A bit ago, Chris wrote What should I expect others to know and understand? It was based, initially, on a comment she made on Facebook, though her article took its own direction, as articles often do. She also mentioned a piece, Psychology of Intelligence Analysis, from the CIA.
“How can you not know that?” How often have you said those words, either out loud, or silently, in your mind? How often have others said that about you?
The struggle is that we have developed a wide range of opinions about what one OUGHT to know.
I know the Speaker of the House’s skin color (orange) but not Snooki’s real name; she’s on some apparently popular show called Jersey Shore. Depending on who you’re asking, X or Y is IMPORTANT to know, and Y or X, not so much.
I had a colleague who used to infuriate me. Ask her for advice, and, almost inevitably, she’d say, “Oh, that’s EASY.” Well, it was obviously NOT easy for me, which why I was asking; at the same time, she diminished her own gift.
It would be immodest, but probably true, to suggest that I happen to know a boatload of factoid type of stuff – though not about astronomy, botany, or cars, e.g. Conversely, I’ve always been lousy about physical stuff.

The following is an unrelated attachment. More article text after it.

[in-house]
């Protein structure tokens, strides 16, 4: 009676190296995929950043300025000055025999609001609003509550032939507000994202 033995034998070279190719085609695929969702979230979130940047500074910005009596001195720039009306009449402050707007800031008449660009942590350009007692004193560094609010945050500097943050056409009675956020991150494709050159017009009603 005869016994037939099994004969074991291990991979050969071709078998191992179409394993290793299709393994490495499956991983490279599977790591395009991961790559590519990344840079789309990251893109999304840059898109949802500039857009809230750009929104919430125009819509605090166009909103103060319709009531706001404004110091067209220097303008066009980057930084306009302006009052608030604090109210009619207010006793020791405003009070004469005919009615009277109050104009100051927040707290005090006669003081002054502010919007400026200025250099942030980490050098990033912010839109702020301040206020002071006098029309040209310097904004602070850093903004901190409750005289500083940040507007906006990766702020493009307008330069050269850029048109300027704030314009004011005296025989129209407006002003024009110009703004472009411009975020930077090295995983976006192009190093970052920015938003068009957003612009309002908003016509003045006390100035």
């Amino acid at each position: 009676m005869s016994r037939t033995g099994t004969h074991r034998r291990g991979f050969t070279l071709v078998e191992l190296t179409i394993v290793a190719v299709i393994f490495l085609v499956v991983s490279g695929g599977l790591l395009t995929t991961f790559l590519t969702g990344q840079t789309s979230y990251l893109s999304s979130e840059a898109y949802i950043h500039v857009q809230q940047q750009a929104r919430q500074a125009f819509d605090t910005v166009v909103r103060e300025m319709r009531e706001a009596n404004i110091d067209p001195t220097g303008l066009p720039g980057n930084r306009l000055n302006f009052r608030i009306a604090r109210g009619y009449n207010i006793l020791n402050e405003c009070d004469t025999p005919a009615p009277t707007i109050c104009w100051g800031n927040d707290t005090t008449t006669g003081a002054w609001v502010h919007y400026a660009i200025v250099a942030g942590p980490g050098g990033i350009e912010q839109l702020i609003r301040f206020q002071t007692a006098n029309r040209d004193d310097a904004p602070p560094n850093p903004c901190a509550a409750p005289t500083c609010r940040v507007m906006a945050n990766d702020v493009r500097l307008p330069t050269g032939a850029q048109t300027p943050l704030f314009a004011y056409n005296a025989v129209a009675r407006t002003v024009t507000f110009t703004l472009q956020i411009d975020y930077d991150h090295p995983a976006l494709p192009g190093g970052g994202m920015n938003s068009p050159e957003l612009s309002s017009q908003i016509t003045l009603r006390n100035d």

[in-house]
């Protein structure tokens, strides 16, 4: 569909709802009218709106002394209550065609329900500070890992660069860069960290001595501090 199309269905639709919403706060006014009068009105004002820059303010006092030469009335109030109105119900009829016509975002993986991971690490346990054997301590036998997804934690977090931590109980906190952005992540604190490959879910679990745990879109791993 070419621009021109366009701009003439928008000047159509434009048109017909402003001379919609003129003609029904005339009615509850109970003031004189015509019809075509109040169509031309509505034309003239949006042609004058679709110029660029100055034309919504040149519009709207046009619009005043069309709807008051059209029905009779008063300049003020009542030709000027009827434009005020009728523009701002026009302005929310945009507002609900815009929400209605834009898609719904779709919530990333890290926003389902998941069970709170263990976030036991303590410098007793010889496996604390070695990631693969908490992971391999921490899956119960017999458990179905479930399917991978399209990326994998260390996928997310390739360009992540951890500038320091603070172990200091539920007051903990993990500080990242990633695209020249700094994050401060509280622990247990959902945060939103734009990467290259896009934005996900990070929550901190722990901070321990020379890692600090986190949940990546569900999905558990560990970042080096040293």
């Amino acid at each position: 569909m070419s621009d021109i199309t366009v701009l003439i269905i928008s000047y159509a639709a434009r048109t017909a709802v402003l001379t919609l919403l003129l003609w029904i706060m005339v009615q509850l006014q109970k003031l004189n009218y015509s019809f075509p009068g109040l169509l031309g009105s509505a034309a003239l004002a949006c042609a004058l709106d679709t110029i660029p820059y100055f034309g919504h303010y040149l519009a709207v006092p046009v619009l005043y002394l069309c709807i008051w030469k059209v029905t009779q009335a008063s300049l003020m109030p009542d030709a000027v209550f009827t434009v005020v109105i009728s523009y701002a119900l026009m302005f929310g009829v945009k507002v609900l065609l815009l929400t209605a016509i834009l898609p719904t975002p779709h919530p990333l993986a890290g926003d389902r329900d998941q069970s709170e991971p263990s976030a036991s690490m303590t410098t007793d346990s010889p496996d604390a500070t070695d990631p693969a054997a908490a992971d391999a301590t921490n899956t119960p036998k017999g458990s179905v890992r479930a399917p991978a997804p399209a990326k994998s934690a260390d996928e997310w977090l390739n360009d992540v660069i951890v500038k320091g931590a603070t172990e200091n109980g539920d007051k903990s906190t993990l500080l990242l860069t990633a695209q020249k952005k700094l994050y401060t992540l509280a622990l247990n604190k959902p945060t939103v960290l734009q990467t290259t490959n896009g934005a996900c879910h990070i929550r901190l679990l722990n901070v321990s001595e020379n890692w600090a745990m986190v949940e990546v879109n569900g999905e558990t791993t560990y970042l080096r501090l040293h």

You know those two-dimensional representations of three-dimensional objects? There would be tests asking which one of the four objects is like the original. Of course, the examples would be turned on their axes. I simply could not “see” it easily at all. Some people look at architects’ drawings or floor plans and can visualize what the finished structure will look like; they are just lines on paper to me.
There were these exams called the Iowa tests that I took in sixth grade. I did really well in math and reading and the like. But on a 100 scale, I got a 13 in mechanical aptitude. You should have seen – or better still, NOT seen – the stuff I made in shop. You know that Bill Cosby story about making a woodshop item with one leg too long, so one trims that leg, and THREE legs are too long? That was me. Honestly, I blew up more ceramic items in the kiln than the rest of the class combined.
One learns to compensate, though. Accepting that one just can’t be good at everything helps a LOT.
Although, I will always remember this: I was in 7th-grade art, and I did some pieces. My father visited the classroom, and he expressed surprise (shock) that I received a grade as high as a B in the marking period. The teacher responded that I had done as well as I could, which was certainly true.
(I will have come back to this. Didn’t go where I was thinking it would, at all…)